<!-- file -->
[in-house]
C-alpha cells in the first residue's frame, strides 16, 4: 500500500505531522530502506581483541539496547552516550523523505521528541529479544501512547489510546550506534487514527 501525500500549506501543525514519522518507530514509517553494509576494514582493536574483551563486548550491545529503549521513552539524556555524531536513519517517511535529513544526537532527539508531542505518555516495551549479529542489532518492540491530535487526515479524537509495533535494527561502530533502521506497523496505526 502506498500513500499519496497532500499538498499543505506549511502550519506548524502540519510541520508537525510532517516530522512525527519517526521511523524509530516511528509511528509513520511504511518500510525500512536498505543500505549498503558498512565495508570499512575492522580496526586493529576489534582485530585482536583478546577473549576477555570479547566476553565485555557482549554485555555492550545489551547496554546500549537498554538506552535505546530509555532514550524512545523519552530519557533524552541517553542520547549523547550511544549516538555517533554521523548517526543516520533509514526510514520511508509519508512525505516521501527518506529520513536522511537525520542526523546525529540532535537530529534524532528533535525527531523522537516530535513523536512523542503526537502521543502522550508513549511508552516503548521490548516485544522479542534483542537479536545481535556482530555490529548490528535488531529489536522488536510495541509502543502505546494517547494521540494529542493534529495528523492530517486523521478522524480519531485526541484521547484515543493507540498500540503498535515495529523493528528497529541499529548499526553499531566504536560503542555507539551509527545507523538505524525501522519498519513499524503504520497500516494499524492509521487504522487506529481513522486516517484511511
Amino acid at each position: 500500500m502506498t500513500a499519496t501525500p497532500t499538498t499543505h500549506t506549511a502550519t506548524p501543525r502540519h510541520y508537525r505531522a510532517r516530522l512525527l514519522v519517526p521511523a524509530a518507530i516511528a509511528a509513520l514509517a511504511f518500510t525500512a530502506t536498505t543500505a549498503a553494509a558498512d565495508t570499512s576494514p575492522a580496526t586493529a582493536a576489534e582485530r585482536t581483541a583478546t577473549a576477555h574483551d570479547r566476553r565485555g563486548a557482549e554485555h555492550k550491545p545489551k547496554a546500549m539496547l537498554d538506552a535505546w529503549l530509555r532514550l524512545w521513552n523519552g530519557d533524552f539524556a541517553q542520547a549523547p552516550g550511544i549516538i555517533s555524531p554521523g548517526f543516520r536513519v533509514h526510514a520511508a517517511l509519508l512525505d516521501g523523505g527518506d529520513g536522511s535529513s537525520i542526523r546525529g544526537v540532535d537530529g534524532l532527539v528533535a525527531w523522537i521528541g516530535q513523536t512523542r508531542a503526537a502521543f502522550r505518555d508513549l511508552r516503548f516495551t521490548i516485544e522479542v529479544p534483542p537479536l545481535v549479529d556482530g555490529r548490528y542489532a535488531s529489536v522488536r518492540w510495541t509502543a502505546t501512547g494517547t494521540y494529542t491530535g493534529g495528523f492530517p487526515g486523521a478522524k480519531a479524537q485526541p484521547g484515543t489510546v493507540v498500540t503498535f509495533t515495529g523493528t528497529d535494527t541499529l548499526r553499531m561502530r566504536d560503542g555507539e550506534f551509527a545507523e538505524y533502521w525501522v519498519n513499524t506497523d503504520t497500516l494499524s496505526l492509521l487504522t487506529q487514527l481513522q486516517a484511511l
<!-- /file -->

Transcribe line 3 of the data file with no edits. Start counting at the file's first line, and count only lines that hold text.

Amino acid at each position: 500500500m502506498t500513500a499519496t501525500p497532500t499538498t499543505h500549506t506549511a502550519t506548524p501543525r502540519h510541520y508537525r505531522a510532517r516530522l512525527l514519522v519517526p521511523a524509530a518507530i516511528a509511528a509513520l514509517a511504511f518500510t525500512a530502506t536498505t543500505a549498503a553494509a558498512d565495508t570499512s576494514p575492522a580496526t586493529a582493536a576489534e582485530r585482536t581483541a583478546t577473549a576477555h574483551d570479547r566476553r565485555g563486548a557482549e554485555h555492550k550491545p545489551k547496554a546500549m539496547l537498554d538506552a535505546w529503549l530509555r532514550l524512545w521513552n523519552g530519557d533524552f539524556a541517553q542520547a549523547p552516550g550511544i549516538i555517533s555524531p554521523g548517526f543516520r536513519v533509514h526510514a520511508a517517511l509519508l512525505d516521501g523523505g527518506d529520513g536522511s535529513s537525520i542526523r546525529g544526537v540532535d537530529g534524532l532527539v528533535a525527531w523522537i521528541g516530535q513523536t512523542r508531542a503526537a502521543f502522550r505518555d508513549l511508552r516503548f516495551t521490548i516485544e522479542v529479544p534483542p537479536l545481535v549479529d556482530g555490529r548490528y542489532a535488531s529489536v522488536r518492540w510495541t509502543a502505546t501512547g494517547t494521540y494529542t491530535g493534529g495528523f492530517p487526515g486523521a478522524k480519531a479524537q485526541p484521547g484515543t489510546v493507540v498500540t503498535f509495533t515495529g523493528t528497529d535494527t541499529l548499526r553499531m561502530r566504536d560503542g555507539e550506534f551509527a545507523e538505524y533502521w525501522v519498519n513499524t506497523d503504520t497500516l494499524s496505526l492509521l487504522t487506529q487514527l481513522q486516517a484511511l